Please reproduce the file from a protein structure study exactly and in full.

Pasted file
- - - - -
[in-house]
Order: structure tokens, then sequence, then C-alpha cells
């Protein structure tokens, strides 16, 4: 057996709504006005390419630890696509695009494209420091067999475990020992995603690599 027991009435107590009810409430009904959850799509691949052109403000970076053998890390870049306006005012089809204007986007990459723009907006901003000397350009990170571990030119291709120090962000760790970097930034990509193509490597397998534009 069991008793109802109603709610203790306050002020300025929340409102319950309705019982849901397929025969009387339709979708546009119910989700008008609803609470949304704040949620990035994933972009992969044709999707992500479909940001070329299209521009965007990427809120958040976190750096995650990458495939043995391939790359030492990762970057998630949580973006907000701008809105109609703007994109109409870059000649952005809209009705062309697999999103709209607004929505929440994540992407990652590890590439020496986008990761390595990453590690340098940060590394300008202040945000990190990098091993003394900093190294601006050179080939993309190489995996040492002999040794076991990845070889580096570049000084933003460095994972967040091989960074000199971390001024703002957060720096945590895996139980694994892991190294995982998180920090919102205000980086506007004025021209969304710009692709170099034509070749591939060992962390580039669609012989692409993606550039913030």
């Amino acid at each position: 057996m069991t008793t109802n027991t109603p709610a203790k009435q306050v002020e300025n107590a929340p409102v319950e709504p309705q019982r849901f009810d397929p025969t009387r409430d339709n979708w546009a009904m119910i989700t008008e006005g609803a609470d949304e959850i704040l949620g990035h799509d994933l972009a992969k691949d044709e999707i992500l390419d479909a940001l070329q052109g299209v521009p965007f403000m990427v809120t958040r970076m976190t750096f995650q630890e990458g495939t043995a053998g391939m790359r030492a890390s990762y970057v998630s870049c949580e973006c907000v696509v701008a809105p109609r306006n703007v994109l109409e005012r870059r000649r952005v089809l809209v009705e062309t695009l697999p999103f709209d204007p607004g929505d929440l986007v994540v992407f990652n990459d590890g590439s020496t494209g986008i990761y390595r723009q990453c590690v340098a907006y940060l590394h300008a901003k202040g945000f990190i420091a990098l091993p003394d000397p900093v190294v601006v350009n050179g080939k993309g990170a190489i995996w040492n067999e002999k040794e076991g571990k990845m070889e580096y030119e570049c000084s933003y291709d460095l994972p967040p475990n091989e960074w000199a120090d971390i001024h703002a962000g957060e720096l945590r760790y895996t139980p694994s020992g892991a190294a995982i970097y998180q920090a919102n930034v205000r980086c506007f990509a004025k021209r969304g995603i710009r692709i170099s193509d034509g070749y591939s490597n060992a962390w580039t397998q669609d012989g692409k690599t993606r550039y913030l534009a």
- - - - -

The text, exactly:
[in-house]
Order: structure tokens, then sequence, then C-alpha cells
């Protein structure tokens, strides 16, 4: 057996709504006005390419630890696509695009494209420091067999475990020992995603690599 027991009435107590009810409430009904959850799509691949052109403000970076053998890390870049306006005012089809204007986007990459723009907006901003000397350009990170571990030119291709120090962000760790970097930034990509193509490597397998534009 069991008793109802109603709610203790306050002020300025929340409102319950309705019982849901397929025969009387339709979708546009119910989700008008609803609470949304704040949620990035994933972009992969044709999707992500479909940001070329299209521009965007990427809120958040976190750096995650990458495939043995391939790359030492990762970057998630949580973006907000701008809105109609703007994109109409870059000649952005809209009705062309697999999103709209607004929505929440994540992407990652590890590439020496986008990761390595990453590690340098940060590394300008202040945000990190990098091993003394900093190294601006050179080939993309190489995996040492002999040794076991990845070889580096570049000084933003460095994972967040091989960074000199971390001024703002957060720096945590895996139980694994892991190294995982998180920090919102205000980086506007004025021209969304710009692709170099034509070749591939060992962390580039669609012989692409993606550039913030």
């Amino acid at each position: 057996m069991t008793t109802n027991t109603p709610a203790k009435q306050v002020e300025n107590a929340p409102v319950e709504p309705q019982r849901f009810d397929p025969t009387r409430d339709n979708w546009a009904m119910i989700t008008e006005g609803a609470d949304e959850i704040l949620g990035h799509d994933l972009a992969k691949d044709e999707i992500l390419d479909a940001l070329q052109g299209v521009p965007f403000m990427v809120t958040r970076m976190t750096f995650q630890e990458g495939t043995a053998g391939m790359r030492a890390s990762y970057v998630s870049c949580e973006c907000v696509v701008a809105p109609r306006n703007v994109l109409e005012r870059r000649r952005v089809l809209v009705e062309t695009l697999p999103f709209d204007p607004g929505d929440l986007v994540v992407f990652n990459d590890g590439s020496t494209g986008i990761y390595r723009q990453c590690v340098a907006y940060l590394h300008a901003k202040g945000f990190i420091a990098l091993p003394d000397p900093v190294v601006v350009n050179g080939k993309g990170a190489i995996w040492n067999e002999k040794e076991g571990k990845m070889e580096y030119e570049c000084s933003y291709d460095l994972p967040p475990n091989e960074w000199a120090d971390i001024h703002a962000g957060e720096l945590r760790y895996t139980p694994s020992g892991a190294a995982i970097y998180q920090a919102n930034v205000r980086c506007f990509a004025k021209r969304g995603i710009r692709i170099s193509d034509g070749y591939s490597n060992a962390w580039t397998q669609d012989g692409k690599t993606r550039y913030l534009a």